Thursday, March 19, 2009

Canal wins few converts in Delta

Peripheral waterway plan gets harsh reception in S.J.

March 19, 2009

STOCKTON - Where's the water?

County water leaders peppered peripheral canal proponents with questions and a few pointed comments Wednesday, saying there's not enough water to maintain high exports to two-thirds of California while also saving the Delta.

That's precisely what the roughly $10 billion Bay-Delta Conservation Plan proposes to do: find a balance between water supply and ecosystem, in part by building a canal, plan spokeswoman Karla Nemeth told a feisty group of water commissioners.

"This is tough," Nemeth said.

"It's not tough, it's impossible," responded Commissioner John Herrick, an attorney who represents south Delta farmers.

The peripheral canal would be big enough to match the current capacity of the state and federal export pumps near Tracy; opponents fear it will siphon so much water around the Delta that farms will wither and the estuary will degrade into an inland sea.

Wednesday's meeting, while lively, was informational only; on Tuesday, the public will have a chance to make formal comments and suggest alternatives to the plan, which would give water users authority to continue taking Delta water.

"I understand there's a lot of questions and concerns, and that's probably putting it mildly," Nemeth told water commissioners.

Few new facts about the plan were revealed Wednesday. Nemeth estimated the cost at $10 billion to $11 billion; those who benefit from exported water would pay for the canal and some habitat restoration in the Delta, she said, although the government is paying a share of the current planning process.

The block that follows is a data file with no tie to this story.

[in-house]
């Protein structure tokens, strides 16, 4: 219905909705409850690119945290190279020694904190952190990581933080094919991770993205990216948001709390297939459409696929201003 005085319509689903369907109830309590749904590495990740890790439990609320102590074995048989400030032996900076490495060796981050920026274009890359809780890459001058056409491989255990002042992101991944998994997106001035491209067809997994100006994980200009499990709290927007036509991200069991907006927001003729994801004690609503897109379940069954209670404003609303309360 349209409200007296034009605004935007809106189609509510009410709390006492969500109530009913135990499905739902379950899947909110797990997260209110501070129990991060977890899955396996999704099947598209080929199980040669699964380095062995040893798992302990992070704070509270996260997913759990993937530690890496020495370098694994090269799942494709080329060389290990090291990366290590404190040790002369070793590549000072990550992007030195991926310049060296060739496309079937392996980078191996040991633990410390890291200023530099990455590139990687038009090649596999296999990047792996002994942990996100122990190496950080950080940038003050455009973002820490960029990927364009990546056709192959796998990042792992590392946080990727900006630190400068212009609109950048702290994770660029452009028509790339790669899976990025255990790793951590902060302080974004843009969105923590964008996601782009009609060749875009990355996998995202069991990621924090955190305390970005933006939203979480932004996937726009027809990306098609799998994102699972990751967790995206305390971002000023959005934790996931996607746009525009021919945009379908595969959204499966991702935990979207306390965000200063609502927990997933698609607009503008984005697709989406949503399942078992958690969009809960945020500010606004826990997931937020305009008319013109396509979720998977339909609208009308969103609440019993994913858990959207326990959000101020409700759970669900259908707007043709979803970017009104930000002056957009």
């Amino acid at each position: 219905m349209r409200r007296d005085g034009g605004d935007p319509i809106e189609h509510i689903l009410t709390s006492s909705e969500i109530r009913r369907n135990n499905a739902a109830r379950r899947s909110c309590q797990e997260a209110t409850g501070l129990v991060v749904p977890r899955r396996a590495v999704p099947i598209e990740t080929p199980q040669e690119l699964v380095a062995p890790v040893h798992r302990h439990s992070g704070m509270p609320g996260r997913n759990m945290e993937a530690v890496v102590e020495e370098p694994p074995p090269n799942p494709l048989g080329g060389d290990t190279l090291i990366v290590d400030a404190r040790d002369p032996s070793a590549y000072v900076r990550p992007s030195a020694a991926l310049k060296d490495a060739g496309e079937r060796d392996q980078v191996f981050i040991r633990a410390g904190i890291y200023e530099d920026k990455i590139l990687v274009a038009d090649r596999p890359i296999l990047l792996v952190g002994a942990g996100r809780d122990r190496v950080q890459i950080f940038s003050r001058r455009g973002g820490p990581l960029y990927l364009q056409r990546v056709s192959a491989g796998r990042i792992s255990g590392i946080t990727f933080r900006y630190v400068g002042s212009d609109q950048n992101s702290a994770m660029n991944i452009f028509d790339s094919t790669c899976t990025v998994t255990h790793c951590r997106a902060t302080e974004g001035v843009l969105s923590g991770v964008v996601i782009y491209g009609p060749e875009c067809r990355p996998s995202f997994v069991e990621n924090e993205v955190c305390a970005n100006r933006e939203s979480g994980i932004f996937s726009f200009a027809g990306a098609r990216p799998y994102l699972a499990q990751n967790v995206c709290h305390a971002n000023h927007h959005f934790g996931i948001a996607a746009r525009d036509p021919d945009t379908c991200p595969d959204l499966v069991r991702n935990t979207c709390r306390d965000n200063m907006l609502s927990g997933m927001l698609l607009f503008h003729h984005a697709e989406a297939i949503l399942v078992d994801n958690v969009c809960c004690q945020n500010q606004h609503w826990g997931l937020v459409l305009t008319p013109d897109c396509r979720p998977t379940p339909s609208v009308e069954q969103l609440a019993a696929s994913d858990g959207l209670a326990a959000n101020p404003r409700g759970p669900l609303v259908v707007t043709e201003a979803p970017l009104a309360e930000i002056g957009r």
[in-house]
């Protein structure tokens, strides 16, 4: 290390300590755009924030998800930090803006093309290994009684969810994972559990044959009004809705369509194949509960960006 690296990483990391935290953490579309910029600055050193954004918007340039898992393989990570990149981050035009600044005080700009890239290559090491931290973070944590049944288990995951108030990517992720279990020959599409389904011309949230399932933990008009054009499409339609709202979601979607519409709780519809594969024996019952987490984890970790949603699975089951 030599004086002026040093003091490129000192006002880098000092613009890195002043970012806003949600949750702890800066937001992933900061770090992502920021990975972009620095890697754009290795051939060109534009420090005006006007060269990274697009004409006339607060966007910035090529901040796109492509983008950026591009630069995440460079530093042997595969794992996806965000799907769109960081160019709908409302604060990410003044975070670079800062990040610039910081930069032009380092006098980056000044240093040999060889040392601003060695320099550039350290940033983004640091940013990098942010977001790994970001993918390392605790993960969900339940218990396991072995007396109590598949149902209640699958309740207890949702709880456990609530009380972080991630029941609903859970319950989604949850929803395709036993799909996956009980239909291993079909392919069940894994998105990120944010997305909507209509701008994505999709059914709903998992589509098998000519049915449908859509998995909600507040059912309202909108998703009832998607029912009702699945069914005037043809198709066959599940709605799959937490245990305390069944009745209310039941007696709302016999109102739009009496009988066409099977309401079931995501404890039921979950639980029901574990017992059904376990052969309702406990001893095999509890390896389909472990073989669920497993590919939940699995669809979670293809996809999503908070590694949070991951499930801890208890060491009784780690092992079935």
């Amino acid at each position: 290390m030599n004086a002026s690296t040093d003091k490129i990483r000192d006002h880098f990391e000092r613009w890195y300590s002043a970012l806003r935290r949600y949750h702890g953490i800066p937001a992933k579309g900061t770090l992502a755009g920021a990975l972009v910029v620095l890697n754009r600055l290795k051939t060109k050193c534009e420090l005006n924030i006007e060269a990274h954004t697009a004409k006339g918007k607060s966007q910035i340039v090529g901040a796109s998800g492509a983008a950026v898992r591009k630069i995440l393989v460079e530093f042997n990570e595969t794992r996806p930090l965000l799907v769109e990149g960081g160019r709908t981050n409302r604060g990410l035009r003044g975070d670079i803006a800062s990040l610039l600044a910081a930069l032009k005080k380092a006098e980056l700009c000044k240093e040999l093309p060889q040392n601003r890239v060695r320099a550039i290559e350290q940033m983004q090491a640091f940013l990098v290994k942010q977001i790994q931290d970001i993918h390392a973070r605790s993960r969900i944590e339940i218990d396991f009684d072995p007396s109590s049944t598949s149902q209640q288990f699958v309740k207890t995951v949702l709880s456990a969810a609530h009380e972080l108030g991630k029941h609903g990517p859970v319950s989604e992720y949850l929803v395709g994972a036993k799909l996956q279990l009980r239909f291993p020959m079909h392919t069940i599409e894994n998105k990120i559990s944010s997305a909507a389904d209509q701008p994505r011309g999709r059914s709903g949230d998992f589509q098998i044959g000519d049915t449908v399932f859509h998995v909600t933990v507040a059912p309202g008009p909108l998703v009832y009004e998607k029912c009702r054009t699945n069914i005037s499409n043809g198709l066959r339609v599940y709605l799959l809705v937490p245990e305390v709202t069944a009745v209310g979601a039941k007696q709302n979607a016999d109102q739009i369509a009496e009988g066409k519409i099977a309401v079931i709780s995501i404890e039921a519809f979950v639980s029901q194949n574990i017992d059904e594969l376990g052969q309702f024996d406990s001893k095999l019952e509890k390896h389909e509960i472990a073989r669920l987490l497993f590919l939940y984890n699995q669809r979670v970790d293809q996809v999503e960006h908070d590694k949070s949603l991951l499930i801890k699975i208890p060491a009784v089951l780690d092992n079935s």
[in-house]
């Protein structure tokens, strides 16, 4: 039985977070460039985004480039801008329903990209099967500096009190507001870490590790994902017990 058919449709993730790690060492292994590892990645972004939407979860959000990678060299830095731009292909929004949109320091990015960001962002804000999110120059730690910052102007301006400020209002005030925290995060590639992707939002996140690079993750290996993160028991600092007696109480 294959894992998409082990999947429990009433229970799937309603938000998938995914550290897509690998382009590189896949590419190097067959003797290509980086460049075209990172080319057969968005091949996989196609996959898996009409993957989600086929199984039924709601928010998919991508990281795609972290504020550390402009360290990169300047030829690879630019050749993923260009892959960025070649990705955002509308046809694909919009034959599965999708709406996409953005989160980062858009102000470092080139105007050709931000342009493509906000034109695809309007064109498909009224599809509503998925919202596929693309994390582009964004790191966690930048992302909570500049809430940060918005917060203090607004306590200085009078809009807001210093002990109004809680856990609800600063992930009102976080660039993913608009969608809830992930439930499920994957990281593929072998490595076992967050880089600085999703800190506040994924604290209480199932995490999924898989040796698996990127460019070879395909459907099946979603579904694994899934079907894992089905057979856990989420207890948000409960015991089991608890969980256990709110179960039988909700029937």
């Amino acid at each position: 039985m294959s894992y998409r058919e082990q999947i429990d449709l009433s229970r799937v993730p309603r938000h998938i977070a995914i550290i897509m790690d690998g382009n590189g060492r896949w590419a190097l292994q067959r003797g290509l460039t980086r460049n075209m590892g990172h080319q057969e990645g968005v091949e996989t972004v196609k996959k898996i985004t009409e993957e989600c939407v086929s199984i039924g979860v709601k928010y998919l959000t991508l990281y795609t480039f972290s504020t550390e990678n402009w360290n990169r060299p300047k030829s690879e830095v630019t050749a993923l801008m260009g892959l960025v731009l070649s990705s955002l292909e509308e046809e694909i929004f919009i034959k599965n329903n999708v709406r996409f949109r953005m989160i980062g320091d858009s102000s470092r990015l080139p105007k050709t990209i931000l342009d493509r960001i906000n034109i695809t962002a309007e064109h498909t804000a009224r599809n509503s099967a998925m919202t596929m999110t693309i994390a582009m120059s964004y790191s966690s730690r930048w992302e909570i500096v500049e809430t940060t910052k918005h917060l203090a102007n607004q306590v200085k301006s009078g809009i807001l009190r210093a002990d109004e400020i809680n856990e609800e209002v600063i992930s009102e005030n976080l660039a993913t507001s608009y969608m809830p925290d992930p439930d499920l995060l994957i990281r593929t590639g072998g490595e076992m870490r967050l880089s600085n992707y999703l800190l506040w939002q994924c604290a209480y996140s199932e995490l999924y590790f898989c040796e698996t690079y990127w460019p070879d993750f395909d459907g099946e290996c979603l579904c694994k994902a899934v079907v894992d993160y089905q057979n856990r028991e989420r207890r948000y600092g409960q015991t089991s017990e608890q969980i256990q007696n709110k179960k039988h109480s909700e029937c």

The canal would be built within 15 years, she said. While the exact route is undetermined, it would skirt the east side of the Delta.

The heart of opponents' argument is that the State Water Project, which delivers Delta water to cities from the Bay Area to San Diego, was supposed to be supplemented with 5 million acre-feet of water diverted from North Coast rivers.

Those streams were later designated wild and scenic, and the water never came.

Nevertheless, pumping from the Delta increased over the past decade, peaking at more than 6 million acre-feet.

"The reality is likely to be that there is very little water available for exports" while also protecting the Delta, said Dante Nomellini, representing central Delta farmers.

Commissioner John Holbrook of the South San Joaquin Irrigation District asked Nemeth if the plan included returning Southern California to a desert landscape.

"Since we're restoring (the Delta), are we going to restore everything?" he asked.

No, Nemeth said, though she noted that the conservation plan does fit into a larger strategy that includes, for example, per capita water conservation of 20 percent.

The exact amount of water that can be sent south while protecting fish is yet to be determined, Nemeth said. But cutting exports to zero, she said, "would not be in keeping with the goals of the plan."

Contact reporter Alex Breitler at (209) 546-8295 or

Coming up

Public comments on the Bay-Delta Conservation Plan, including a peripheral canal, will be accepted at a meeting from

6 to 10 p.m. Tuesday at the Stockton Memorial Civic Auditorium. To learn more, visit

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